This book, by R.H. Blyth, is the fourth part of a four part comprehensive survey of classical Japanese haiku. In the Preface, Blyth states “I must testify in conclusion that haiku, together with the music of Bach and Chinese paintings, have given me the greatest, purest, and most constant pleasure of my life.” Blyth provides comments or an analysis for many of the haiku and below are some examples:
The owner of the field
Goes to see how the scarecrow is,
And comes back.
These scarecrows have far more life than real people. Why is this? It is because they obey all the Buddhist and Christian precepts naturally. They do not take care for the morrow; they let the dead bury the dead. And they are meek and pure in heart, merciful to all who seek a shelter in their rags and tatters. It is but right that owner of the field should go and pay his respects to this superior being, superior not in power or wealth, but in long-suffering and natural piety.
Now I am going out;
Be good and play together.
Issa is not pretending or being fanciful. He wishes the lion to lie down with the lamb, and infuses all things with his own benevolence.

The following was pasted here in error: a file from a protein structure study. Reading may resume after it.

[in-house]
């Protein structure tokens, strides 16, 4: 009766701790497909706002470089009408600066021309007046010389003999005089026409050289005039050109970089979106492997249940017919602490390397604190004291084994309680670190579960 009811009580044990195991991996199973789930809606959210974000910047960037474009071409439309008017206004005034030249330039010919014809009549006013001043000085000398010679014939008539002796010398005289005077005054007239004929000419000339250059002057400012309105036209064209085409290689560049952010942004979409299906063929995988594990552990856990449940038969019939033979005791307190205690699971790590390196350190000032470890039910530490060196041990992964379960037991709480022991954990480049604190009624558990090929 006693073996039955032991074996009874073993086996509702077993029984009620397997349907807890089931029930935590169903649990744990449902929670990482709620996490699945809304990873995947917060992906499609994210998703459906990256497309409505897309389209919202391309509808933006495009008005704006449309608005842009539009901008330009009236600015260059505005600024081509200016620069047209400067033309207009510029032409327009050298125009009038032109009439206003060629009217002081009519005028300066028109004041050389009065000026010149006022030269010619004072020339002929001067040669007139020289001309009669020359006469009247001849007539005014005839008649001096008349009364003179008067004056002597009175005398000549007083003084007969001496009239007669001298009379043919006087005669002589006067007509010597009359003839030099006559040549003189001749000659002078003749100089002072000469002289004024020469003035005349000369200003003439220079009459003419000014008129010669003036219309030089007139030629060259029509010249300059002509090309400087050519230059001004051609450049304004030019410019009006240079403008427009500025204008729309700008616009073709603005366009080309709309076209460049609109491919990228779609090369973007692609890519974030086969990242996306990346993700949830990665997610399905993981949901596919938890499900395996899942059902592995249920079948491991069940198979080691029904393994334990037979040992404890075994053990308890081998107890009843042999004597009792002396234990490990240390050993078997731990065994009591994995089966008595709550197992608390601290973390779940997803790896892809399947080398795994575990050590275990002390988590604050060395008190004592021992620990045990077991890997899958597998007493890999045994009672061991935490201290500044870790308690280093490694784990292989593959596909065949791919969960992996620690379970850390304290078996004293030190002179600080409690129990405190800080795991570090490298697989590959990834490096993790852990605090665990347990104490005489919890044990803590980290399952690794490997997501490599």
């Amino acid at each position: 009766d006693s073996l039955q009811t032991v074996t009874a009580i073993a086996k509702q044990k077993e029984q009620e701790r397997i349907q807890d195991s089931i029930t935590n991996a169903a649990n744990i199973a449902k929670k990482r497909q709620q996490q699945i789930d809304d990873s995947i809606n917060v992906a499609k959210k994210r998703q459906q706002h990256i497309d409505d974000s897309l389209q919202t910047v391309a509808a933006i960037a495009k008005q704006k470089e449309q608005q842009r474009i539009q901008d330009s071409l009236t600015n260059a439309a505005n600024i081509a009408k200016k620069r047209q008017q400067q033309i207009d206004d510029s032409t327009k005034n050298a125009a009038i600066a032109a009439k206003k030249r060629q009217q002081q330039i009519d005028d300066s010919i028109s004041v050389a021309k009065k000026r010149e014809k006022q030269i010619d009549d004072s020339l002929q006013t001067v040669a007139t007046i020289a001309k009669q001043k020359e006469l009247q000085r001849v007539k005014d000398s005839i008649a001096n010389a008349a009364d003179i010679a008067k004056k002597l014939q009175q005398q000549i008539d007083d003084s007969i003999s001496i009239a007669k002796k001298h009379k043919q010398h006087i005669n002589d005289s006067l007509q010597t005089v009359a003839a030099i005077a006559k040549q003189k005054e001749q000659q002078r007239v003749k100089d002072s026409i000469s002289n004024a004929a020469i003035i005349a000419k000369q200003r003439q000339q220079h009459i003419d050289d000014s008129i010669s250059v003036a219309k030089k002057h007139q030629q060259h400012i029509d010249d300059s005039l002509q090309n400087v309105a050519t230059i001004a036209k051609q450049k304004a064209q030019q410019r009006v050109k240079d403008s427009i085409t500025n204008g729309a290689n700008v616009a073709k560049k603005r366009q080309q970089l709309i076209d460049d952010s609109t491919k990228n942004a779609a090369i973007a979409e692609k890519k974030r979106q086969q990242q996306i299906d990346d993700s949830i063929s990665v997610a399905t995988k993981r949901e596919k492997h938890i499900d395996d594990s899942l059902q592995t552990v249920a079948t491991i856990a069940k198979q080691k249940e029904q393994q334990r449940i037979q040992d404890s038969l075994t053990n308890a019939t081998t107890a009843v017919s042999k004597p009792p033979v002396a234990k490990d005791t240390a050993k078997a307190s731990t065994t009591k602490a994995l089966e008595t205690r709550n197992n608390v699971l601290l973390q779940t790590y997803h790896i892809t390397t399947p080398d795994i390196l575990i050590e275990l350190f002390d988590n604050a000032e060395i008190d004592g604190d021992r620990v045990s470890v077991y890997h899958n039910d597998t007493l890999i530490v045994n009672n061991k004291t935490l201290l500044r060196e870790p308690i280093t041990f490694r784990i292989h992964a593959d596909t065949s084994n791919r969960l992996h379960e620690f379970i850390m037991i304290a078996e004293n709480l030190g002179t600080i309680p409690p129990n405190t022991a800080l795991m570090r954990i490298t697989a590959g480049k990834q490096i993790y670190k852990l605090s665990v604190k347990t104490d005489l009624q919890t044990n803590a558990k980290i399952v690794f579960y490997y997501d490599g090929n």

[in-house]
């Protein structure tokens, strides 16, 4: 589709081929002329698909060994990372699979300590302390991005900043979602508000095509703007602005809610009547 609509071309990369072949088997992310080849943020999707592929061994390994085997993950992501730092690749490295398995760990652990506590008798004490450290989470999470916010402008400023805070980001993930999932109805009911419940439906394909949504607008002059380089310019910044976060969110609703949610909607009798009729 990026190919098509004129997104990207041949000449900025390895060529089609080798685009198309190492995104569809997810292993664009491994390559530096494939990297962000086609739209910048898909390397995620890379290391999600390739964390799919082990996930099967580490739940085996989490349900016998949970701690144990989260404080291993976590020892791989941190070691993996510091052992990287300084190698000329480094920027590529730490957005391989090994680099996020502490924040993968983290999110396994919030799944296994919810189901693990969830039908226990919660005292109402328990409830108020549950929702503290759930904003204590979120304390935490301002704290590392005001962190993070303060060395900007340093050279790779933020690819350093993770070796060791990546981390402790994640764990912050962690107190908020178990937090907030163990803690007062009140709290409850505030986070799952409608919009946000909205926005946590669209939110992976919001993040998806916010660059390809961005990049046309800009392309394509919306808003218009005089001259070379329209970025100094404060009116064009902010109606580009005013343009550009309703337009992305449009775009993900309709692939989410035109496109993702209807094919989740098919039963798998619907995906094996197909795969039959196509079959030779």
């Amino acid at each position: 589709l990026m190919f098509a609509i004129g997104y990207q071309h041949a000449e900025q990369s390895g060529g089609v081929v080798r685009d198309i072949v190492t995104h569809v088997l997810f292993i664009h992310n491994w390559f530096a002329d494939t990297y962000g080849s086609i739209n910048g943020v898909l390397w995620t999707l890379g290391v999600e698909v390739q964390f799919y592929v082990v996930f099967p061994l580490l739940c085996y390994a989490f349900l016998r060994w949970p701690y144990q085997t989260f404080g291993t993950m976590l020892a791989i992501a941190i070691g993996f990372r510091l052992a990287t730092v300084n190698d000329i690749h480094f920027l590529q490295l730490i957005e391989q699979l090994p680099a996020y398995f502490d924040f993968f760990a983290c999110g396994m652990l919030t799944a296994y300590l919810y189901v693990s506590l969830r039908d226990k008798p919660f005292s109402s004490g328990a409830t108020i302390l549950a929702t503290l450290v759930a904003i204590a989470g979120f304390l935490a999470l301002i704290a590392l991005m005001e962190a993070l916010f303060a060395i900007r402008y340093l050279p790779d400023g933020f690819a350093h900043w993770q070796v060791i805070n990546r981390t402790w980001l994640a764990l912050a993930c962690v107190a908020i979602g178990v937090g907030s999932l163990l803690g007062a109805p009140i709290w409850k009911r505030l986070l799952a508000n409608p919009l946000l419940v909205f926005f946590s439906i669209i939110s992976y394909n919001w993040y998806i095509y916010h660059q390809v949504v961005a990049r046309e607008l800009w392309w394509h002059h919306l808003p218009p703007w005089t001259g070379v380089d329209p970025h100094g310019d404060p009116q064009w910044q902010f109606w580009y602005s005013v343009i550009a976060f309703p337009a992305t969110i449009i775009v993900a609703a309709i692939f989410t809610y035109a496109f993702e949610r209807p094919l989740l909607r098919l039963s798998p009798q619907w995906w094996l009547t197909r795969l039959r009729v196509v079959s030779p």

From the rubbish-heap,
A morning-glory has bloomed;
In this verse we feel the “ loneliness ” of nature, each thing living its own, solitary, secret life, of which the most profound expression is, “ My God! My God ! Why hast thou forsaken me?” But we feel, at the same time, the charm of the small flower that sheds its sweetness on the desert air.
You can read the entire book in the THF Digital Library.
Do you have a chapbook published in 2015 or earlier that you would like featured as a Book of the Week? Contact us for details. Haiku featured in the Book of the Week Archive are selected by THF Digital Librarian Dan Campbell and are used with permission.